Some blog readers have read my bio and noticed: "Scott recently accepted the position of Engineering Project Manager for our DWF-based quantity takeoff application that is under development." They want to know what is quantity takeoff?
Professors Kevin R. Miller and Thomas H. Mills have written a paper with some interesting background material called Teaching Paperless Detailed Quantity Take-off and Estimating. Quantity takeoff is an activity performed by General Contractors, Subcontractors, Cost Consultants, and Quantity Surveyors as part of the construction process. It involves counting the number of items associated with a particular construction project, determining the associated materials and labor costs, and formulating a bid (or estimate) as part of the bidding process. Quantity takeoff is also applied to the pricing process.
Today the quantity takeoff process is typically done manually using a printout, a red pen, and a clicker. A digitizer is often used for taking measurements from paper. Autodesk is seeking to streamline the process electronically using DWF. Imagine if software could answer questions like: "How many doors do I need for the 3rd floor? What fire ratings do they require? How many square feet of carpet do I need?"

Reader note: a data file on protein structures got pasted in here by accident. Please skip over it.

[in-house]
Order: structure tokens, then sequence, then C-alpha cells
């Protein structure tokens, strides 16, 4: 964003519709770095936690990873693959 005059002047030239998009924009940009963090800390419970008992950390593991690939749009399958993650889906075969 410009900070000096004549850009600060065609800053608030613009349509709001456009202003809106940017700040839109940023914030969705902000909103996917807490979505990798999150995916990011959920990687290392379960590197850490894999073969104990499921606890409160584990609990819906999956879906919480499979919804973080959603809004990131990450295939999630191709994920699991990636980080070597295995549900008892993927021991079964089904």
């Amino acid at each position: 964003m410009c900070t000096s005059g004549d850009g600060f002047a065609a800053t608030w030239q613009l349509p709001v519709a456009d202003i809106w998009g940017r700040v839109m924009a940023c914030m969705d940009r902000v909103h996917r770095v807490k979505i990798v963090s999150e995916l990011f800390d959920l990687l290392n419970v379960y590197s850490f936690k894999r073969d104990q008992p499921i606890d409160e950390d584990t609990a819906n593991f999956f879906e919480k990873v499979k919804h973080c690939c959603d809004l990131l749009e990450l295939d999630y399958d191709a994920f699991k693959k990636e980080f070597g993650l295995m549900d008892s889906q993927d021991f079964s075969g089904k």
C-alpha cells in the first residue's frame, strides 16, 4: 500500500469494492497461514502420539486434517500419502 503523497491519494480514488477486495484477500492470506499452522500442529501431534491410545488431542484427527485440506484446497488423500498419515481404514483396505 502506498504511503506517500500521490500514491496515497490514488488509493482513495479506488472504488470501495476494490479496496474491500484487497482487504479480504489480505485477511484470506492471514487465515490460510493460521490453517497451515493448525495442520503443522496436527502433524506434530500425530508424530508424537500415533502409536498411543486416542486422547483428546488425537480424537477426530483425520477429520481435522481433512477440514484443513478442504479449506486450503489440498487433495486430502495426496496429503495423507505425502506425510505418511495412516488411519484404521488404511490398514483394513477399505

A key market driver in the building industry is the concept of the Building Information Model and leveraging data throughout the construction life cycle. Creating a quantity takeoff solution extends customer investment in digital design data to other project members such as estimators. Providing a solution that generates a set of takeoff elements (counts, measurements, conditions that affect cost) enables estimators to more quickly and more accurately perform takeoff for bidding or pricing.
Carl Bass' Autodesk University 2005 presentation is available for download. You can select a large or small Windows media file based on your available bandwidth:
At 40 minutes into the presentation, Jonathan Knowles and Carl provide a demo of quantity takeoff. This gives you a sense of how data can be culled from a DWF file as the basis for creating a bid or price.
DWF files are published by all of Autodesk products. Creating a solution that allows customers to perform project-critical tasks such as takeoff allows users outside of the original design team to benefit from digital design data. This is made possible by the geometry and metadata in a DWF that can be counted and/or measured. Autodesk's takeoff solution will do for quantity takeoff what Autodesk Design Review did for the design Review process. So Autodesk's takeoff solution will provide another example of DWF going beyond the paper.